MOSCOW - President Dmitry Medvedev pledged on Thursday to disband Russia's inefficient state corporations, created by his predecessor Vladimir Putin, and called for a probe in to their use of state money.

During Russia's economic boom years under Putin, some state corporations became conglomerates with sway over entire sectors such as defence equipment, strengthening the Kremlin's grip over the economy and hampering competition.

As far as state corporations are concerned, I think they have no prospects in the current environment, Medvedev said in his annual state of the nation address.

Analysts said the attack had probably been agreed with Putin, now Russia's prime minister. Any such move would be aimed at clawing back state money, they said. They also noted the rise of the conglomerates had continued under Medvedev.

Russia has been particularly hard hit by the global economic crisis which has exposed the dire state of many Soviet-style industries, among them carmaker AvtoVAZ.

The loss-making company, 25 percent owned by France's Renault, has repeatedly warned it faces bankruptcy. It has laid off about 7,000 workers and may cut a total 22,000 jobs, or around a quarter of the workforce.

The government, fearful of unrest in AvtoVAZ's home town of Togliatti, has pledged billions of dollars in bailout money and called on Renault to raise its stake to 50 percent.

State corporations under scrutiny include bank VEB, whose supervisory board is chaired by Putin, and Russian Technologies, which is headed by a close Putin ally, Sergei Chemezov.

The Kremlin's top economic aide Arkady Dvorkovich told reporters after Medvedev's speech that VEB and Russian Technologies could be turned into joint stock companies as early as 2010.

Corporations that work under regulations suited to temporary work should, on completing their activities, be disbanded, said Medvedev.

Those which work on commercial, competitive terms should become modern, open joint-stock companies controlled by the state. In the future, they shouldn't be held in the public sector and should be opened to private investors.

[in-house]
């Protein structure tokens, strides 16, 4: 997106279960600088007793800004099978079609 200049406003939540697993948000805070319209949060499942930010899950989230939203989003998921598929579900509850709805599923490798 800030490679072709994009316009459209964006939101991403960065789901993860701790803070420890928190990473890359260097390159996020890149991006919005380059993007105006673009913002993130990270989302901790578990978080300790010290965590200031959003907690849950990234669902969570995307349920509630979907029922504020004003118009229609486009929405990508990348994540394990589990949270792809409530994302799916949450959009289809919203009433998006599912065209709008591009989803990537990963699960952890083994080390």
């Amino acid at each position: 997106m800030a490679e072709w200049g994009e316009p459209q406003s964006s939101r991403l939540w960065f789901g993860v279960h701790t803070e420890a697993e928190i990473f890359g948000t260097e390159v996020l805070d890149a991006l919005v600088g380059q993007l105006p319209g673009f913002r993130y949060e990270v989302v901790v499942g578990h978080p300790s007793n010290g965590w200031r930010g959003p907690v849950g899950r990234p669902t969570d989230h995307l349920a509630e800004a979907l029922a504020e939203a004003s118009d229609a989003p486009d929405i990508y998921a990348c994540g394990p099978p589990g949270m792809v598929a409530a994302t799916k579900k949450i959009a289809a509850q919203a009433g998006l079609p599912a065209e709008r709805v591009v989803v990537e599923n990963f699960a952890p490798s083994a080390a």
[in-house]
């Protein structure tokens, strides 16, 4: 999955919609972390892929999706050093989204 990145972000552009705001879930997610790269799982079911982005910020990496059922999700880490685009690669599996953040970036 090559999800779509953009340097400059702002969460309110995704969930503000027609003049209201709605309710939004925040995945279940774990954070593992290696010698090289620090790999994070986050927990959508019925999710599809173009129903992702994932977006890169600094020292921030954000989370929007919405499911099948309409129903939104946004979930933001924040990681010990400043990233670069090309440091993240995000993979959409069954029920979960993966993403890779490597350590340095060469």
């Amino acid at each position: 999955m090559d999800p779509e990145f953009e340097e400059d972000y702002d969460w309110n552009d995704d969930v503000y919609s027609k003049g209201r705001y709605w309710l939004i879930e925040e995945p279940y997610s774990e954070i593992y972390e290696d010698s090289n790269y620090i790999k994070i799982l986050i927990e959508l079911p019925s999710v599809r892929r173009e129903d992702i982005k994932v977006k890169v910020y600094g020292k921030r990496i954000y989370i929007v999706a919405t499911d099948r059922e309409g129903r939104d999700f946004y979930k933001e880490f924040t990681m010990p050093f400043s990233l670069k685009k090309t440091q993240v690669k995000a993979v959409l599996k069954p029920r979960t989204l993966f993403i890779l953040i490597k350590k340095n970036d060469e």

Russia wants to raise $2.4 billion from privatisations in 2010 and officials have said more state firms will be sold. The government aims to cut state involvement in the economy to 30-40 percent from 50 percent now.

VEB disburses billions of dollars in state anti-crisis money. Russian Technologies controls state arms exporter Rosoboronexport, the world's biggest titanium producer VSMPO-Avisma and a quarter of AvtoVAZ. Independent audits are required for these corporations, and also large companies with state participation, Medvedev said.

Prosecutors have been probing some corporations since August and Russian media speculated some state-appointed bosses could lose their jobs after falling out of favour with Putin and Medvedev.

In the future some assets could be transferred to private investors, Dvorkovich said. He said the government was still talking to Renault and Canada's Magna about the future of the Russian auto industry.

Other Russian state corporations include Rosatom, which controls the nuclear sector, Olympstroi, which is developing the city of Sochi for the 2014 Olympics, and Rosnano, which is tasked with developing nanotechnology.

(Writing by Dmitry Zhdannikov, editing by Janet McBride; Moscow Newsroom, + 7 495 775 12 42)